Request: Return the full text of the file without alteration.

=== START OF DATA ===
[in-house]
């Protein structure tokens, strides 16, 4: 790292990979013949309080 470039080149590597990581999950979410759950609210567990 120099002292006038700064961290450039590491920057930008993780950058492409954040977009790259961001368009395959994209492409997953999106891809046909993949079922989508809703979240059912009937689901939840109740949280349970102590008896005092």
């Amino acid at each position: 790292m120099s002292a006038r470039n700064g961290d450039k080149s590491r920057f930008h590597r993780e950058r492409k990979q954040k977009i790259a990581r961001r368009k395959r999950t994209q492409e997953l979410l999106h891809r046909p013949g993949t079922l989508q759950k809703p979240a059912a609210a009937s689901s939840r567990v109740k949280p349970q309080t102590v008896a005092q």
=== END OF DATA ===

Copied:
[in-house]
């Protein structure tokens, strides 16, 4: 790292990979013949309080 470039080149590597990581999950979410759950609210567990 120099002292006038700064961290450039590491920057930008993780950058492409954040977009790259961001368009395959994209492409997953999106891809046909993949079922989508809703979240059912009937689901939840109740949280349970102590008896005092």
């Amino acid at each position: 790292m120099s002292a006038r470039n700064g961290d450039k080149s590491r920057f930008h590597r993780e950058r492409k990979q954040k977009i790259a990581r961001r368009k395959r999950t994209q492409e997953l979410l999106h891809r046909p013949g993949t079922l989508q759950k809703p979240a059912a609210a009937s689901s939840r567990v109740k949280p349970q309080t102590v008896a005092q």